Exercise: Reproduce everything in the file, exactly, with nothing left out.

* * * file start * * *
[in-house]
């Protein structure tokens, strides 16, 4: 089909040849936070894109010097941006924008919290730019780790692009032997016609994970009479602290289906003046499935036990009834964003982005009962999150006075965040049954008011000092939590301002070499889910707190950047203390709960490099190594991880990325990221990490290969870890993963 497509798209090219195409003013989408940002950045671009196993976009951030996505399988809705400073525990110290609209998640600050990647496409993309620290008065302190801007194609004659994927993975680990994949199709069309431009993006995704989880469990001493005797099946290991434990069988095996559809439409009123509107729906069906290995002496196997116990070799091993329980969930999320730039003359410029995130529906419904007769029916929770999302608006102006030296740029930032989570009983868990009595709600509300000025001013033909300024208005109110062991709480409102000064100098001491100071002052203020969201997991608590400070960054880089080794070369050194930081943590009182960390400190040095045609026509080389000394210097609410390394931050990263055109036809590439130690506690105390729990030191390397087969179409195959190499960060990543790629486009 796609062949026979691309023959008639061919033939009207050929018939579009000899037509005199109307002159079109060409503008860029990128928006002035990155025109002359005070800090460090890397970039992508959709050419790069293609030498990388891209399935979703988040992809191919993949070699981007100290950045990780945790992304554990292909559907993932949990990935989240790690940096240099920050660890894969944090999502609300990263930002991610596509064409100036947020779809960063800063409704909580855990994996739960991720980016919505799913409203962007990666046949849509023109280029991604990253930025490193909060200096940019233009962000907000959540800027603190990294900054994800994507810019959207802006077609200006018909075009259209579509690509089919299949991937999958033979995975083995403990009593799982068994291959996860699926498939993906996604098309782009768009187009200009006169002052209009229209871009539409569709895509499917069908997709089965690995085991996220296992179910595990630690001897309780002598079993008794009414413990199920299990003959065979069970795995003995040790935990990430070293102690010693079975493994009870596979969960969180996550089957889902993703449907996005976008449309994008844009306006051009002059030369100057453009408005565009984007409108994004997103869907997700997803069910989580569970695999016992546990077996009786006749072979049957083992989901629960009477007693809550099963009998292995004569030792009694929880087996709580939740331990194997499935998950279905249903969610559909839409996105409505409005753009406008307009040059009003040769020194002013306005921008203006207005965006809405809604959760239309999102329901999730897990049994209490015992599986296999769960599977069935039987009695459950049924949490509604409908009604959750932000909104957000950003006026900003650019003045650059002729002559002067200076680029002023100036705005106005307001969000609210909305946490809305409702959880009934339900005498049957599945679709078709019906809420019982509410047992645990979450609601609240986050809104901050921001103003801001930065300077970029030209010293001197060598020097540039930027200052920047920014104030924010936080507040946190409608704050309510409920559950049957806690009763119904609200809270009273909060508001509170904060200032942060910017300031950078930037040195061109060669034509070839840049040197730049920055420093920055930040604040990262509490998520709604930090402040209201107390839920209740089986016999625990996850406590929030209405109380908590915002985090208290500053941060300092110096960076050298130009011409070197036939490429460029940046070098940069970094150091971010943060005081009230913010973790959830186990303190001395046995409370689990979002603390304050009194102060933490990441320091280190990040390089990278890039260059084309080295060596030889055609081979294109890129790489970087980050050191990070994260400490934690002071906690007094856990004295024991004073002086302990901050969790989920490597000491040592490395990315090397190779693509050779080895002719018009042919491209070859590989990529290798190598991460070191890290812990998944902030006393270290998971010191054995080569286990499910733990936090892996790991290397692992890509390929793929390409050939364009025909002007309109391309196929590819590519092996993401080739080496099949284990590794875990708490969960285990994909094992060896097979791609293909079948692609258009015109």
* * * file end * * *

[in-house]
């Protein structure tokens, strides 16, 4: 089909040849936070894109010097941006924008919290730019780790692009032997016609994970009479602290289906003046499935036990009834964003982005009962999150006075965040049954008011000092939590301002070499889910707190950047203390709960490099190594991880990325990221990490290969870890993963 497509798209090219195409003013989408940002950045671009196993976009951030996505399988809705400073525990110290609209998640600050990647496409993309620290008065302190801007194609004659994927993975680990994949199709069309431009993006995704989880469990001493005797099946290991434990069988095996559809439409009123509107729906069906290995002496196997116990070799091993329980969930999320730039003359410029995130529906419904007769029916929770999302608006102006030296740029930032989570009983868990009595709600509300000025001013033909300024208005109110062991709480409102000064100098001491100071002052203020969201997991608590400070960054880089080794070369050194930081943590009182960390400190040095045609026509080389000394210097609410390394931050990263055109036809590439130690506690105390729990030191390397087969179409195959190499960060990543790629486009 796609062949026979691309023959008639061919033939009207050929018939579009000899037509005199109307002159079109060409503008860029990128928006002035990155025109002359005070800090460090890397970039992508959709050419790069293609030498990388891209399935979703988040992809191919993949070699981007100290950045990780945790992304554990292909559907993932949990990935989240790690940096240099920050660890894969944090999502609300990263930002991610596509064409100036947020779809960063800063409704909580855990994996739960991720980016919505799913409203962007990666046949849509023109280029991604990253930025490193909060200096940019233009962000907000959540800027603190990294900054994800994507810019959207802006077609200006018909075009259209579509690509089919299949991937999958033979995975083995403990009593799982068994291959996860699926498939993906996604098309782009768009187009200009006169002052209009229209871009539409569709895509499917069908997709089965690995085991996220296992179910595990630690001897309780002598079993008794009414413990199920299990003959065979069970795995003995040790935990990430070293102690010693079975493994009870596979969960969180996550089957889902993703449907996005976008449309994008844009306006051009002059030369100057453009408005565009984007409108994004997103869907997700997803069910989580569970695999016992546990077996009786006749072979049957083992989901629960009477007693809550099963009998292995004569030792009694929880087996709580939740331990194997499935998950279905249903969610559909839409996105409505409005753009406008307009040059009003040769020194002013306005921008203006207005965006809405809604959760239309999102329901999730897990049994209490015992599986296999769960599977069935039987009695459950049924949490509604409908009604959750932000909104957000950003006026900003650019003045650059002729002559002067200076680029002023100036705005106005307001969000609210909305946490809305409702959880009934339900005498049957599945679709078709019906809420019982509410047992645990979450609601609240986050809104901050921001103003801001930065300077970029030209010293001197060598020097540039930027200052920047920014104030924010936080507040946190409608704050309510409920559950049957806690009763119904609200809270009273909060508001509170904060200032942060910017300031950078930037040195061109060669034509070839840049040197730049920055420093920055930040604040990262509490998520709604930090402040209201107390839920209740089986016999625990996850406590929030209405109380908590915002985090208290500053941060300092110096960076050298130009011409070197036939490429460029940046070098940069970094150091971010943060005081009230913010973790959830186990303190001395046995409370689990979002603390304050009194102060933490990441320091280190990040390089990278890039260059084309080295060596030889055609081979294109890129790489970087980050050191990070994260400490934690002071906690007094856990004295024991004073002086302990901050969790989920490597000491040592490395990315090397190779693509050779080895002719018009042919491209070859590989990529290798190598991460070191890290812990998944902030006393270290998971010191054995080569286990499910733990936090892996790991290397692992890509390929793929390409050939364009025909002007309109391309196929590819590519092996993401080739080496099949284990590794875990708490969960285990994909094992060896097979791609293909079948692609258009015109």